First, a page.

Commerce Secretary Wilbur Ross and other officials had justified the addition of the question on the basis that it would facilitate collection of census district data to help with enforcement of the Voting Rights Act.

Commerce Secretary Wilbur Ross and other officials had justified the addition of the question on the basis that it would facilitate collection of census district data to help with enforcement of the Voting Rights Act. Jose Luis Magana/AP

Justice Dept. Rejects New Evidence of False Testimony on Census Citizenship Question

Statement rejects claims of a political motive for adding the question.

Reacting to a spate of news reports of new evidence suggesting that Trump administration officials misled Congress and courts on their motives for adding a citizenship question to the 2020 Census, the Justice Department has come out swinging.

The story broke on Thursday when attorneys for the American Civil Liberties Union—who had previously won in district court in their challenge to the Commerce Department’s stated rationale for adding the question—submitted an amended court filing to Judge Jesse Furman of the Southern District of New York.

The development also comes as the Government Accountability Office released a report on ongoing risks in preparations for the 2020 census, with commentary on the citizenship question dilemma.

The new information delivered by the ACLU team came from the daughter of the deceased Republican expert on the politics of legislative district map drawing, Thomas Hofeller. The documents she shared appear to show that her father had conducted a 2015 study indicating that adding the question would reduce the political power of presumably Democratic-leaning Latinos. And Hofeller played an active role in pushing the Commerce and Justice Departments to make the change, the documents contained on external hard drives and thumb drives showed.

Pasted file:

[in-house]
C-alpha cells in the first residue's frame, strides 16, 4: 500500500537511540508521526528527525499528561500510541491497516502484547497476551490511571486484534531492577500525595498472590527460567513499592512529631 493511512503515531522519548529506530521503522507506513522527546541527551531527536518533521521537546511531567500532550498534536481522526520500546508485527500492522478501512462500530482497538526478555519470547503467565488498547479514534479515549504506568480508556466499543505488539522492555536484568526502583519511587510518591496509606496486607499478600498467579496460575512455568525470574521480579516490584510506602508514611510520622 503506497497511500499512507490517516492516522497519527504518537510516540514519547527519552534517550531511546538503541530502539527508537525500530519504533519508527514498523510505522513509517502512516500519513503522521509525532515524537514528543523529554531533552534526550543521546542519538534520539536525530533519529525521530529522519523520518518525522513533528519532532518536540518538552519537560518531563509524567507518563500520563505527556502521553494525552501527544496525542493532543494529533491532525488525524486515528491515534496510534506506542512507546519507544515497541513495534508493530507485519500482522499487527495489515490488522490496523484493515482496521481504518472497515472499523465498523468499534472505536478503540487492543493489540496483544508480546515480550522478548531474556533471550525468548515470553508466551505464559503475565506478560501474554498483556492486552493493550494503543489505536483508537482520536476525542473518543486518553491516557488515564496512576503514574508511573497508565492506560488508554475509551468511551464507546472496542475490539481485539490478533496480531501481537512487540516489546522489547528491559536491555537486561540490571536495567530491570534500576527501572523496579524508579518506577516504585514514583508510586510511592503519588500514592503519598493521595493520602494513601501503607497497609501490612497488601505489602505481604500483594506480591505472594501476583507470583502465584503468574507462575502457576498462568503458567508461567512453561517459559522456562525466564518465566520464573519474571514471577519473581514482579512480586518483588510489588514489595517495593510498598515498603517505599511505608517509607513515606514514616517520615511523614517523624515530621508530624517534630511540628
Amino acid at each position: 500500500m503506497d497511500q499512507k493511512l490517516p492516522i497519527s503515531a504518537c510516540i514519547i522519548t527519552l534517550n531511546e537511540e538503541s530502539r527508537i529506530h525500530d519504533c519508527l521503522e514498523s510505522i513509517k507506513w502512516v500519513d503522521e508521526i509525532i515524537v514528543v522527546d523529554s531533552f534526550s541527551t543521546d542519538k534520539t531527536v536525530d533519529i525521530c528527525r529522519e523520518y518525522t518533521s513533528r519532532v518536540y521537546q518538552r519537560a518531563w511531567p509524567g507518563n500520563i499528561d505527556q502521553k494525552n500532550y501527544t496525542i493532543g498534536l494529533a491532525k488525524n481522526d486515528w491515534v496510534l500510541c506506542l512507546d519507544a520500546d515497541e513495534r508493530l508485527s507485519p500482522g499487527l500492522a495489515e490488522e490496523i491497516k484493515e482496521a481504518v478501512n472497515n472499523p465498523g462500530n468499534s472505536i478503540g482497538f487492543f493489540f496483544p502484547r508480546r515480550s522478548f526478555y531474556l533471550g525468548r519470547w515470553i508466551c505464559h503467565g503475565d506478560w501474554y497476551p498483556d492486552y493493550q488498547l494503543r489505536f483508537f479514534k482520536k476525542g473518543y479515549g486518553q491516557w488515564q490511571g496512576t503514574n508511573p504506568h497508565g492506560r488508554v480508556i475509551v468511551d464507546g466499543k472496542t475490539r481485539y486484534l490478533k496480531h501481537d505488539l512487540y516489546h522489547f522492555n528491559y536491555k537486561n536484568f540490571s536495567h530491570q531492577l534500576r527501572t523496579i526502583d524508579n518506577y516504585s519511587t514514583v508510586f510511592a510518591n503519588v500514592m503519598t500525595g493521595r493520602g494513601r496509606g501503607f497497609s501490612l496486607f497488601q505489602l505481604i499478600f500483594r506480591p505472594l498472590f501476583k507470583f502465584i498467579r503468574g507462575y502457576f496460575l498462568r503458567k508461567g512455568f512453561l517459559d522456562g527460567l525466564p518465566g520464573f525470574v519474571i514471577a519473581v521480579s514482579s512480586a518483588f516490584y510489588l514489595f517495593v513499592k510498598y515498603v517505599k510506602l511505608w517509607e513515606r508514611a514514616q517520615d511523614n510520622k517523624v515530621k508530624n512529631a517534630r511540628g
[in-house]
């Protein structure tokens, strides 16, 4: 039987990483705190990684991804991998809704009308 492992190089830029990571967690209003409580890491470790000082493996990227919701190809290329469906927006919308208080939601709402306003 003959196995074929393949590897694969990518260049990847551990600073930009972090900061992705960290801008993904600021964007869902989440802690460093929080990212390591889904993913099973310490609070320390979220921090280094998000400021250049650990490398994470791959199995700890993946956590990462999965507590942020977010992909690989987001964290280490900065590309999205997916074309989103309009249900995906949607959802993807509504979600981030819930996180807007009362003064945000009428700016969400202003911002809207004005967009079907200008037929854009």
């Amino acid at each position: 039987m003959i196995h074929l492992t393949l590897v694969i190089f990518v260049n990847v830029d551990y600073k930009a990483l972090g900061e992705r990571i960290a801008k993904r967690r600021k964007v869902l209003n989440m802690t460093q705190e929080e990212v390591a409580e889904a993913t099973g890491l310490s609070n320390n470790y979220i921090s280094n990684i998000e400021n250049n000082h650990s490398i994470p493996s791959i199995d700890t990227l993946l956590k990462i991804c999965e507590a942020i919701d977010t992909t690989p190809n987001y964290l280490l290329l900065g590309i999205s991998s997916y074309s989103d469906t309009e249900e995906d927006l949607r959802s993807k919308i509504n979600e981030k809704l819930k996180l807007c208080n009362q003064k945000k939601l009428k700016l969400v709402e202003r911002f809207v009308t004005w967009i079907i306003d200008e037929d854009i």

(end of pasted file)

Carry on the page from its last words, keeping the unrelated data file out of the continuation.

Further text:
The addition of the controversial question was then justified on the premise that it would facilitate collection of census district data to help with enforcement of the Voting Rights Act, the rationale maintained by Commerce Secretary Wilbur Ross; John Gore, the principal deputy assistant attorney general for the Civil Rights Division at the Justice Department; and Trump transition team census specialist Mark Neuman.

Census data scientists have long argued that such a question on the sensitive topic of whether a respondent is a legal immigrant would hamper participation among Latinos and harm the survey’s accuracy. And Democrats in Congress have sought to expose what they see as a Trump administration bid to influence the coming 2021 congressional district maps by reducing the Latino count and favoring Republicans.

The question of whether Commerce can require the Census Bureau to add the question was heard by the Supreme Court in April, and a ruling is expected in June.

In a Friday statement to Government Executive, a Justice spokesperson repeated an earlier position dismissing the plaintiffs’ claim that the motives for adding the question were political. “These eleventh-hour allegations by the plaintiffs, including an accusation of dishonesty against a senior Department of Justice official, are false,” the statement said. “Before today, Mr. Gore had never heard of the unpublished study apparently obtained from the personal effects of a deceased political consultant. That study played no role in the department’s December 2017 request to reinstate a citizenship question to the 2020 decennial census. These unfounded allegations are an unfortunate last-ditch effort to derail the Supreme Court’s consideration of this case. The department looks forward to responding in greater detail to these baseless accusations in its filing on Monday.”